Exhaust from cars add only little to air quality. Trucking is more important (I've read somewhere a freeway with 10,000 trucks emit the same as a freeway with 100,000 cars). In Europe, road traffic is generally responsible for about 10% of the emissions, although it varies by type (for example, NOx emissions from vehicles is worse than PM10 or CO2). I guess it would be somewhat higher in the US because there is somewhat more traffic and a larger share of the vehicle fleet has a relatively low gas mileage.
I conduct air quality surveys for work, using computer models. Generally, the background concentrations is around 80 - 90% of the PM10 (particle matter) concentrations, and the rest is added by a freeway (I'm talking about major freeways, say 100,000 vehicles per day).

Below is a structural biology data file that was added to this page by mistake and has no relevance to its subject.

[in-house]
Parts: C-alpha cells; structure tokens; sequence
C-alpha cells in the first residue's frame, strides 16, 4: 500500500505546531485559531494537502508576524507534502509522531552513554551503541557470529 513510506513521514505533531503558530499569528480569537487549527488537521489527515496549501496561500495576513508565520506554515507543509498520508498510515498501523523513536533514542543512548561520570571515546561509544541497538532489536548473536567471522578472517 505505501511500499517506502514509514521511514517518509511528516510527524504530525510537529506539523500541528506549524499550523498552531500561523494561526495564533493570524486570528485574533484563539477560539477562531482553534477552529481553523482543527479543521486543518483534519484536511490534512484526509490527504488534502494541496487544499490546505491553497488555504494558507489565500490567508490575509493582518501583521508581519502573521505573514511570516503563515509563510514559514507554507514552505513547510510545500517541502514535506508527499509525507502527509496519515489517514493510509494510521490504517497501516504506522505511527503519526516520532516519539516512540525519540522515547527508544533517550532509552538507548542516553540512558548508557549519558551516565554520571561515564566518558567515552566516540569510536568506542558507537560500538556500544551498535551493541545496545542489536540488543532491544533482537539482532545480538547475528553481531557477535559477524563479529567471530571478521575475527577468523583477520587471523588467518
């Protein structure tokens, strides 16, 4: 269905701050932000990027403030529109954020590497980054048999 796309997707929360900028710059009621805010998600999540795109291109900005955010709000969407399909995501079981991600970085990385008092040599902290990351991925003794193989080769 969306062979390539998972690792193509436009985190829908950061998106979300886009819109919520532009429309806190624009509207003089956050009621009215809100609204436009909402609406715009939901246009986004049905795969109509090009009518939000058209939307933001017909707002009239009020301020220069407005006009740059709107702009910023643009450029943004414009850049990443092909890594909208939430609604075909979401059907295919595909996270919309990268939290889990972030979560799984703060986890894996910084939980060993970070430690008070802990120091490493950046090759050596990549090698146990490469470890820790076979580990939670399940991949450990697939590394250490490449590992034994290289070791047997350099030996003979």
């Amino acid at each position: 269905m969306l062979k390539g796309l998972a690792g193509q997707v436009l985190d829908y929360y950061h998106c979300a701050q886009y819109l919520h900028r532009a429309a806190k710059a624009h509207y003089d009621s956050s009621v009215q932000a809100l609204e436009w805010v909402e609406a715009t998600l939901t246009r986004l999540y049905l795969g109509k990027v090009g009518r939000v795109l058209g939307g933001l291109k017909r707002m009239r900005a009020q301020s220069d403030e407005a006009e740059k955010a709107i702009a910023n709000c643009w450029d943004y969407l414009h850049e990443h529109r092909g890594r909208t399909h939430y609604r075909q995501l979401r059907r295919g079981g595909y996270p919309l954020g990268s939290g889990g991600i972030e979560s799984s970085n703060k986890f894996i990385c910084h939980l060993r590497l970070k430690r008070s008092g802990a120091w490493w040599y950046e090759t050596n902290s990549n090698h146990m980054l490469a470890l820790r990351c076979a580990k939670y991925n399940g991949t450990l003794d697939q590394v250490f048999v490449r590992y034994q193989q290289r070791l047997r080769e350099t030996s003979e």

Air quality is predominantly influenced and fluctuated by weather patterns and geography, this is why Mexico City and Los Angeles have worse air quality than cities in flatter terrain with a sea breeze that is not trapped by mountains. Although it has to be mentioned air quality in greater Los Angeles improved massively since the 70's, while the number of cars exploded in the same time.
In overall emissions, road traffic doesn't have that much influence, although there is some impact on local air quality, for example within 600 feet off a major freeway, especially when there is a bottleneck. Queuing traffic emits 3 to 6 times more than free-flow traffic, most notably trucks. That is why a road widening is often positive for local air quality, even if there is more traffic than in the old situation.